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If you love the outdoors, you may have seen images of rooftop tents circulating on social media in recent years. This type of tent offers many advantages, but it’s not always a viable option. Let’s discuss some of the car safety requirements you should know about before deciding if roof tents are right for your vehicle.

Types of cars that can handle a rooftop tent

According to Camping Pro Shop, almost any vehicle can theoretically support a rooftop tent. However, some cars are certainly better suited to it than others. For example, rugged vehicles designed with outdoor adventuring in mind — such as Jeeps and SUVs — can support a rooftop tent much more easily.

Smaller cars, such as sedans and hatchbacks, have the potential to support a roof tent. But due to the weight of these tents, it will be much more challenging to set one up on the roof of a smaller car safely.

Your roof rack system will be a major consideration when determining whether your car will work with a rooftop tent. Off Road Tents explains that you’ll need to take two things into account: Your rack’s dynamic weight capacity (DWC) and its static weight capacity (SWC).

The DWC measures the amount of weight your rack can handle while the vehicle is in motion, while the SWC measures the amount of weight your rack can handle when the vehicle is stopped. The SWC will typically be much higher because the car’s frame can support the tent’s weight and its occupants.

A factory roof rack will generally not be strong enough to support a rooftop tent because it can weigh up to 200 pounds or more. Check your owner’s manual to find out if your rack is compatible with a rooftop tent. If it’s not, you’ll need to purchase a third-party rack.

Advantages of rooftop tents

Perhaps the most obvious advantage of rooftop camping is that it’s a fun experience. REI even notes that many rooftop campers state that “a high vantage point resonates with them on a primal level.”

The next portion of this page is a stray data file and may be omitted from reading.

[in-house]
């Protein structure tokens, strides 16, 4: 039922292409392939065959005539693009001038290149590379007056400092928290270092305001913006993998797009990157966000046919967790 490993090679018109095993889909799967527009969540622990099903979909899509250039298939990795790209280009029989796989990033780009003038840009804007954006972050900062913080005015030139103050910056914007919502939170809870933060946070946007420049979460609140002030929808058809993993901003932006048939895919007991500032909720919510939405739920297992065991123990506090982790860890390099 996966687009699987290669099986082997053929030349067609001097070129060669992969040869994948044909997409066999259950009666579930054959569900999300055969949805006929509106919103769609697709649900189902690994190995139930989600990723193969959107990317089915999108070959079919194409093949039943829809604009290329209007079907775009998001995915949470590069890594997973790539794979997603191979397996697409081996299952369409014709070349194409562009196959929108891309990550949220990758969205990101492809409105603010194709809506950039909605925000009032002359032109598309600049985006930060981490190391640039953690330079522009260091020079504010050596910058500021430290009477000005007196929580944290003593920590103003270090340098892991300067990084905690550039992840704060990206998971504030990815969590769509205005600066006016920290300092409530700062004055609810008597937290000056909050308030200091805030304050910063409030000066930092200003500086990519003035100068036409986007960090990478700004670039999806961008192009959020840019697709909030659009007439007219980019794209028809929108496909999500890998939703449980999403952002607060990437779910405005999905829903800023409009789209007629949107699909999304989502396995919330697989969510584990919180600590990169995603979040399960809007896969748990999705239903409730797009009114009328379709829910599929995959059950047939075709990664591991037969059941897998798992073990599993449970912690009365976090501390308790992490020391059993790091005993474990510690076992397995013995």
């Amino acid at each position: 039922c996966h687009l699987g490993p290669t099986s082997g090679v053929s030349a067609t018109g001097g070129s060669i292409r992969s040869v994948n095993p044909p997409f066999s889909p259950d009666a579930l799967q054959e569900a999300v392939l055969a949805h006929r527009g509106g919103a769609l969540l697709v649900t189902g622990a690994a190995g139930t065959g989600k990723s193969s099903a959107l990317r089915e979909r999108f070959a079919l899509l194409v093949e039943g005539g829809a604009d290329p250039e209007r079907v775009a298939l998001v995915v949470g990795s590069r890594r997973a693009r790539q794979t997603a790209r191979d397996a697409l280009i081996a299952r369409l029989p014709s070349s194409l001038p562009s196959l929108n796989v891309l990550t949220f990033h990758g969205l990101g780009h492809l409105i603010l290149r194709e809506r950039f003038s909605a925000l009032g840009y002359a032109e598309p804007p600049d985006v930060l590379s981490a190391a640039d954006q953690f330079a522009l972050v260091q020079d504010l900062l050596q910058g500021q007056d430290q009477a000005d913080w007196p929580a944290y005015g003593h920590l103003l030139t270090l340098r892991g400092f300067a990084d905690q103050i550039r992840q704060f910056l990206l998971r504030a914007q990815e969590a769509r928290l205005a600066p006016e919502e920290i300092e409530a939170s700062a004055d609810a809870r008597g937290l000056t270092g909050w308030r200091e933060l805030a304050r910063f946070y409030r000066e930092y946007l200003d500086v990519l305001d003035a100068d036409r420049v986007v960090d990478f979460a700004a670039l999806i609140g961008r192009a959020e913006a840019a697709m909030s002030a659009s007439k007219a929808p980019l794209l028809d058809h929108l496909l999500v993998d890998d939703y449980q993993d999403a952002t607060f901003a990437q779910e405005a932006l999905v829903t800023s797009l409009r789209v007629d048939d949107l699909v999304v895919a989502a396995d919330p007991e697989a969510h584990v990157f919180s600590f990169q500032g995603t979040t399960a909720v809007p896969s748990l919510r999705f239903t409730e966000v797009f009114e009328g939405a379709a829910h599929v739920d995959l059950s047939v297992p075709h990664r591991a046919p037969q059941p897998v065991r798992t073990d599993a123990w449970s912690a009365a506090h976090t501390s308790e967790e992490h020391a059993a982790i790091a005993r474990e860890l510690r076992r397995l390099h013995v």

Rooftop tents are also quick to set up once you reach your campsite. They tend to be more robust than regular tents, and they allow you to camp just about anywhere. Being off the ground also means you’ll stay away from sticks, uncomfortable rocks, and damp earth. In addition, because rooftop tents often come with a foam mattress, you’ll likely be more comfortable than if you were sleeping on the ground.

What are the downsides?

Though they’re fun and convenient, rooftop tents come with a few cons, too. According to Wirecutter, if you mistakenly install a tent that’s too heavy for your vehicle, you can cause a fair amount of damage. The additional weight and drag could reduce your car’s mileage and create unnecessary stress on your suspension. This makes your vehicle deteriorate much more quickly, and it’s likelier to occur if you install a rooftop tent on a smaller car. A large tent on the roof will also raise your car’s center of gravity, making it more prone to flipping in an accident.

Finally, rooftop tents are much more expensive than most standard camping gear. Wirecutter points out that even on the cheaper side, this type of tent often costs at least $1,500. And if you need to purchase a new roof rack, that’s an additional cost.

However, despite these downsides, the enjoyment and convenience of a rooftop tent might still be worth it to you. If you drive a sedan or hatchback, be sure to do a significant amount of research to ensure you don’t purchase a tent that’s too heavy for your car.


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